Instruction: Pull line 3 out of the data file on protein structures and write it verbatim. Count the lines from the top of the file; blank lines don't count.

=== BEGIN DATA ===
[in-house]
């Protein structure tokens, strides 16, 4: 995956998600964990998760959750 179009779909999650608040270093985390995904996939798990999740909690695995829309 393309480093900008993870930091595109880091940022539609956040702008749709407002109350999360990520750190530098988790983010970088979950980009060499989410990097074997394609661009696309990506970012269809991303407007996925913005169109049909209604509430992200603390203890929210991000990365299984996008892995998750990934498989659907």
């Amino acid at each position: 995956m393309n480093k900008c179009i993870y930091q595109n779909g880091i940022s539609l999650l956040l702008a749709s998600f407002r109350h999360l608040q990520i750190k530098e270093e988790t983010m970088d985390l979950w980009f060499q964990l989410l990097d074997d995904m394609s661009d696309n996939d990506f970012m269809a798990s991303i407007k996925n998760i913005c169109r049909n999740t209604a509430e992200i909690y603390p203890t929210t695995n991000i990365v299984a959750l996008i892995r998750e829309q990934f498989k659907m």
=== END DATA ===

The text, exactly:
């Amino acid at each position: 995956m393309n480093k900008c179009i993870y930091q595109n779909g880091i940022s539609l999650l956040l702008a749709s998600f407002r109350h999360l608040q990520i750190k530098e270093e988790t983010m970088d985390l979950w980009f060499q964990l989410l990097d074997d995904m394609s661009d696309n996939d990506f970012m269809a798990s991303i407007k996925n998760i913005c169109r049909n999740t209604a509430e992200i909690y603390p203890t929210t695995n991000i990365v299984a959750l996008i892995r998750e829309q990934f498989k659907m």